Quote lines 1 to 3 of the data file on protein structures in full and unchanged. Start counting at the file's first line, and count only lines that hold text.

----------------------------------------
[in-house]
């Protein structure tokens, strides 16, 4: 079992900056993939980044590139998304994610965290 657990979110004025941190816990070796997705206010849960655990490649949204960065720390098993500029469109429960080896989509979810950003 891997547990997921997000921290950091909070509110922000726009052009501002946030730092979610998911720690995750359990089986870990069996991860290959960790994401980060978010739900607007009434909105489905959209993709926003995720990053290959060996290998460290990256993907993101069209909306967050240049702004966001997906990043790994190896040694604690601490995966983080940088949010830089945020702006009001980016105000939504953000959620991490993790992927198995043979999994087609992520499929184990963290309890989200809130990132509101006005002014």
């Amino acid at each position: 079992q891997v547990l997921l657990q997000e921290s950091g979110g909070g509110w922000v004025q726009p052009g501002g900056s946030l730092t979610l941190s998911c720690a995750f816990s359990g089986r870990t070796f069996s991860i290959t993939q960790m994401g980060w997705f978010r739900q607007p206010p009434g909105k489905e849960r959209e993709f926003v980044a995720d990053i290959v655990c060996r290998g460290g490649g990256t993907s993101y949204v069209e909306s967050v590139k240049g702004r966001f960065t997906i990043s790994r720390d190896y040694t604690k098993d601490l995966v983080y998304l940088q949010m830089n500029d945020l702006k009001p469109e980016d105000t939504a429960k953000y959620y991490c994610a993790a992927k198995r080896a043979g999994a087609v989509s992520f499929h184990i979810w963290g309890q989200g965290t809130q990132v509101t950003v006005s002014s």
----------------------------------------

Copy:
[in-house]
């Protein structure tokens, strides 16, 4: 079992900056993939980044590139998304994610965290 657990979110004025941190816990070796997705206010849960655990490649949204960065720390098993500029469109429960080896989509979810950003 891997547990997921997000921290950091909070509110922000726009052009501002946030730092979610998911720690995750359990089986870990069996991860290959960790994401980060978010739900607007009434909105489905959209993709926003995720990053290959060996290998460290990256993907993101069209909306967050240049702004966001997906990043790994190896040694604690601490995966983080940088949010830089945020702006009001980016105000939504953000959620991490993790992927198995043979999994087609992520499929184990963290309890989200809130990132509101006005002014």
């Amino acid at each position: 079992q891997v547990l997921l657990q997000e921290s950091g979110g909070g509110w922000v004025q726009p052009g501002g900056s946030l730092t979610l941190s998911c720690a995750f816990s359990g089986r870990t070796f069996s991860i290959t993939q960790m994401g980060w997705f978010r739900q607007p206010p009434g909105k489905e849960r959209e993709f926003v980044a995720d990053i290959v655990c060996r290998g460290g490649g990256t993907s993101y949204v069209e909306s967050v590139k240049g702004r966001f960065t997906i990043s790994r720390d190896y040694t604690k098993d601490l995966v983080y998304l940088q949010m830089n500029d945020l702006k009001p469109e980016d105000t939504a429960k953000y959620y991490c994610a993790a992927k198995r080896a043979g999994a087609v989509s992520f499929h184990i979810w963290g309890q989200g965290t809130q990132v509101t950003v006005s002014s």